Soils management will be key to food, water and climate security | UNEP

Image Credit: Flickr User Soil Science

UNEP has just released the United Nations Environment Programme’s (UNEP) Year Book 2012  and it highlights assessments indicating that some kinds of conventional and intensive agriculture are triggering soil erosion rates some 100 times greater than the rates at which nature can form soil in the first place.

There could also be profound implications for climate change. Soils contain huge quantities of carbon in the form of organic matter that in turn binds the nutrients needed for plant growth and allows rainfall to penetrate into underground aquifers. By 2030, without changes in the way land is managed, over 20 per cent of terrestrial habitats such as forests, peatlands and grasslands in developing countries alone could be converted to cropland aggravating losses of vital ecosystem services and biodiversity.

Achim Steiner, UN Under-Secretary General and UNEP Executive Director said: “The thin skin of soil on the Earth’s surface is often one of those forgotten ecosystems but it is among the most important to the future survival of humanity. The Year Book cites many options for improved, sustainable management such as no-till policies to ones that can assist in productive agriculture without draining peatlands,”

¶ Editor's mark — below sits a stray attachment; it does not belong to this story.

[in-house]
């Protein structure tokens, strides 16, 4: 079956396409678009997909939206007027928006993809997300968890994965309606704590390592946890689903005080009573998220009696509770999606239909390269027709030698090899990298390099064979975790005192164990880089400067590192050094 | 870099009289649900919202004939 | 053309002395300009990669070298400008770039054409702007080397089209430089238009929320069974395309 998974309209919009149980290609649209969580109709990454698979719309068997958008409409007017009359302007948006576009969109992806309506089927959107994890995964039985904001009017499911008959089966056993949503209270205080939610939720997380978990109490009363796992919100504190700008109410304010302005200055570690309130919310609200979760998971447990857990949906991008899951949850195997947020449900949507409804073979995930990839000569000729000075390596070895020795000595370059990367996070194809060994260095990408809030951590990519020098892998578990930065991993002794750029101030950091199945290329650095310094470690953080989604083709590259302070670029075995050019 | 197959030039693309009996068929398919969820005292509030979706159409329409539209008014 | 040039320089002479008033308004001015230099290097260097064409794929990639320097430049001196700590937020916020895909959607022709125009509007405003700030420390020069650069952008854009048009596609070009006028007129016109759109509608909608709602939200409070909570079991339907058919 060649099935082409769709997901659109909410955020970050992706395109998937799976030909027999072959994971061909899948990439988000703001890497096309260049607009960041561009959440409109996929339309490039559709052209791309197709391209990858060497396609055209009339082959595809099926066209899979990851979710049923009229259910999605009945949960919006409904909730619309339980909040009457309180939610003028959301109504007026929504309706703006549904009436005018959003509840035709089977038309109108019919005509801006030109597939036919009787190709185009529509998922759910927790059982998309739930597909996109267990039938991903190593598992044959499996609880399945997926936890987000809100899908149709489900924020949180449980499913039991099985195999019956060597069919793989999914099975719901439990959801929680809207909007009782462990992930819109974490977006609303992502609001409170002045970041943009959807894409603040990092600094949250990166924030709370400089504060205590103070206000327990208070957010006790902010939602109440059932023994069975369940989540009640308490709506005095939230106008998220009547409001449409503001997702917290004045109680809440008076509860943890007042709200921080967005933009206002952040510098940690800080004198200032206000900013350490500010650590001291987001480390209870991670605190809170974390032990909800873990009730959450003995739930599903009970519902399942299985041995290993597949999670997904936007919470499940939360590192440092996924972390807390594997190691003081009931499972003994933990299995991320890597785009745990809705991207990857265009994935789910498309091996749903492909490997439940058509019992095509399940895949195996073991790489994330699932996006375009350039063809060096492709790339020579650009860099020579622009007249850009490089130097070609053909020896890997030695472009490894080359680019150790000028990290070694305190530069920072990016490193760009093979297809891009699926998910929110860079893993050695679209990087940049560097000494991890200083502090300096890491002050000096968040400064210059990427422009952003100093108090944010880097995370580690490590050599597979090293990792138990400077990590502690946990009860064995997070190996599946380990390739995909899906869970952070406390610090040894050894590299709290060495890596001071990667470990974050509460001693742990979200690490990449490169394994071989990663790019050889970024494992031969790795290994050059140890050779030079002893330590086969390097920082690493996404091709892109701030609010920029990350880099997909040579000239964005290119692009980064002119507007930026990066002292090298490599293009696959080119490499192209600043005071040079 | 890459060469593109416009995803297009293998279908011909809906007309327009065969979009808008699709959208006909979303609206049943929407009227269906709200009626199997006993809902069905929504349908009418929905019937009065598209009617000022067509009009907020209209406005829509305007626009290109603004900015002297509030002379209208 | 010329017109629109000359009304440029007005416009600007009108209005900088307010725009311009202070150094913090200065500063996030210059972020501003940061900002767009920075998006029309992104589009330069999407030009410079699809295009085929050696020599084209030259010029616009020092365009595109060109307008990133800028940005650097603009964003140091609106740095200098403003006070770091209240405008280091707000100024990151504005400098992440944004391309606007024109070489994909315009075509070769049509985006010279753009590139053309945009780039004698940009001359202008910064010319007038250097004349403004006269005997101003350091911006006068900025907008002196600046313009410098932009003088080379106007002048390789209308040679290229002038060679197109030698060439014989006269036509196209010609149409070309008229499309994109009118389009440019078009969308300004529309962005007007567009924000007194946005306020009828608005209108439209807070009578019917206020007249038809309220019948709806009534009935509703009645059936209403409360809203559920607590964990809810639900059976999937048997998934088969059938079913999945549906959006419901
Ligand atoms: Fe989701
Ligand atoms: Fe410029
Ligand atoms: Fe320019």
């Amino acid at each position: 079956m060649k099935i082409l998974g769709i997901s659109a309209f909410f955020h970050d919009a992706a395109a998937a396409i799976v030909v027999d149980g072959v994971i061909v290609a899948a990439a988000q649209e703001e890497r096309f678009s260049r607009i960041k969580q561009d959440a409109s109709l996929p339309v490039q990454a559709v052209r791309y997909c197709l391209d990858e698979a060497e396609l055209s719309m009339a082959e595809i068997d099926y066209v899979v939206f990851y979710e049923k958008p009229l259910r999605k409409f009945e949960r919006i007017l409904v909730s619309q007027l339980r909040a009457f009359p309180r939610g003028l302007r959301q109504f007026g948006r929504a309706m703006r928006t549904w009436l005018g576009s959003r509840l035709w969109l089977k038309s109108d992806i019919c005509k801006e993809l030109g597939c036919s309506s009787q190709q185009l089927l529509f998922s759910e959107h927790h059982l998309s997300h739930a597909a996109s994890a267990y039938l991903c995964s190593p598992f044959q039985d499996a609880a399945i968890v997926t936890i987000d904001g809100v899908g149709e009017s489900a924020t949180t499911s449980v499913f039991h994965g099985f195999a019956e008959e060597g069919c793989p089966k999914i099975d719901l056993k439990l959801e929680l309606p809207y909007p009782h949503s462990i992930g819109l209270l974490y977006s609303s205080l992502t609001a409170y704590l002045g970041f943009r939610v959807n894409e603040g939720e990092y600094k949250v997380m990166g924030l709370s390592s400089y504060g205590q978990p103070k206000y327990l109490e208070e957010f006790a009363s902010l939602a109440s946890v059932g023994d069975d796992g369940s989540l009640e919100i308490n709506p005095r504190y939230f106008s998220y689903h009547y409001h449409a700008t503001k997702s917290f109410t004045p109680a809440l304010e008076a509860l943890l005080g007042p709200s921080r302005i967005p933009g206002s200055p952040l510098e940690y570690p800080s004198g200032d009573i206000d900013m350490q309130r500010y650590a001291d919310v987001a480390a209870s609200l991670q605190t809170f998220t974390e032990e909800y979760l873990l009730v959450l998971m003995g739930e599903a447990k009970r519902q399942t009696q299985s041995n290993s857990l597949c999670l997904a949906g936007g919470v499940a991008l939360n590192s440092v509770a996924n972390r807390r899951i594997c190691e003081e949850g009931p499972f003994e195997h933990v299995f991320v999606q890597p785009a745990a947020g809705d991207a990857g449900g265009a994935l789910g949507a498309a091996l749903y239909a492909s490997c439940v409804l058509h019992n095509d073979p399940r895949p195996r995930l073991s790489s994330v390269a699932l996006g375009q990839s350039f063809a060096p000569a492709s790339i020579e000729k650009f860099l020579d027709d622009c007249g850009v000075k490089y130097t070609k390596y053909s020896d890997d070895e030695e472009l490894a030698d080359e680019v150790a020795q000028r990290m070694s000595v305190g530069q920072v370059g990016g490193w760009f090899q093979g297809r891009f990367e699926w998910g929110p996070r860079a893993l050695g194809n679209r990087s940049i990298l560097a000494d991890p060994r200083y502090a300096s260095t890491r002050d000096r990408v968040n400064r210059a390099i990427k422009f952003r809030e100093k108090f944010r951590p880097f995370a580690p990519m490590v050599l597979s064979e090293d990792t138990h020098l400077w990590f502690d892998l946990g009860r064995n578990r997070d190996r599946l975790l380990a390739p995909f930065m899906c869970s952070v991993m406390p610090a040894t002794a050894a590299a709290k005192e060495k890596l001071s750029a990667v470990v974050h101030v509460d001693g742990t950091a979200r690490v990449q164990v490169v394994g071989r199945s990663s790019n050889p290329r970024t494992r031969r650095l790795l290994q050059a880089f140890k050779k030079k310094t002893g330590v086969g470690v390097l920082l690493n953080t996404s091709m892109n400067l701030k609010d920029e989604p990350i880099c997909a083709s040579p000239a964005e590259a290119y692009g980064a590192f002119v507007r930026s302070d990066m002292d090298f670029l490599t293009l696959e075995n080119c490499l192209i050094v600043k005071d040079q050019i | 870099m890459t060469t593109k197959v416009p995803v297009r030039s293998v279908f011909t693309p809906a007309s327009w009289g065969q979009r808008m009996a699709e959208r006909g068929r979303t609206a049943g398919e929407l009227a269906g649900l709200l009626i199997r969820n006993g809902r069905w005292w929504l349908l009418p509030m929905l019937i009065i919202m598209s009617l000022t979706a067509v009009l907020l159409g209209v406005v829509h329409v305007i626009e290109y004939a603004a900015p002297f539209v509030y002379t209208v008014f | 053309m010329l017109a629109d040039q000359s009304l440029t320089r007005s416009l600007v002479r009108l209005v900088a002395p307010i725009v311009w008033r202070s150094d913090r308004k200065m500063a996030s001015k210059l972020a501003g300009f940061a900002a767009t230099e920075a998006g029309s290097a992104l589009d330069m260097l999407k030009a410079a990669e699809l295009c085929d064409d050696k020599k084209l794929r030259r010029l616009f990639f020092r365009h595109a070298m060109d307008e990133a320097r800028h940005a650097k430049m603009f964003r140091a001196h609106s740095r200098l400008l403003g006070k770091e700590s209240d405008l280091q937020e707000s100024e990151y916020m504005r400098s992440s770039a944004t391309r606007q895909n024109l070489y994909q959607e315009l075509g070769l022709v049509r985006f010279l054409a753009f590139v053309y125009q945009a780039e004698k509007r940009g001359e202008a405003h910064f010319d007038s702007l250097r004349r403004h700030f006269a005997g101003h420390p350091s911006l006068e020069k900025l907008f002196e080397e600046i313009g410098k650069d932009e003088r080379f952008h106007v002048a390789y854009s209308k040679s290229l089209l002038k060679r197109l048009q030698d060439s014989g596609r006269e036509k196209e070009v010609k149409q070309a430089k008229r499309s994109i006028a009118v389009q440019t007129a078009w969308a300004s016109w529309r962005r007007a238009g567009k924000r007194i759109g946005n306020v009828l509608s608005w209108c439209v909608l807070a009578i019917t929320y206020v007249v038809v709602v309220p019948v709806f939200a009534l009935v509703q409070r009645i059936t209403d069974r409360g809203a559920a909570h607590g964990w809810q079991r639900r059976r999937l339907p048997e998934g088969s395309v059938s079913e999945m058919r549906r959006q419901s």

The Benefits of Soil Carbon
The Year Book encourages the development of universally agreed and reproducible field and laboratory methods for measuring, reporting and verifying changes of soil carbon over time. Carbon stocks can be enhanced by ensuring that carbon inputs to the soil are greater than carbon losses. For example:

  • Forests have considerable potential for reducing greenhouse gas emission to the atmosphere by storing large stocks of carbon both above and below ground.
  • Improvements of grasslands offer a global greenhouse gas mitigation potential of 810 Mt of CO2 up to 2030, almost all of which would be sequestered in the soil.
  • In croplands, integration of several crops in a field at the same time can increase organic material, soil biodiversity and soil health, as well as increase food production, particularly for subsistence farmers.
  • Paludiculture is an innovative alternative to conventional peatland agriculture. It involves biomass cultivation on wet and rewetted peatlands, which can contribute to climate change mitigation by reducing emissions through rewetting of drained peatland soils, and by replacing fossil resources with renewable biomass alternatives.

The United Nations Environment Programme’s (UNEP) Year Book 2012 can be downloaded at UNEP.

IMAGE CREDIT: Flickr User Soil Science



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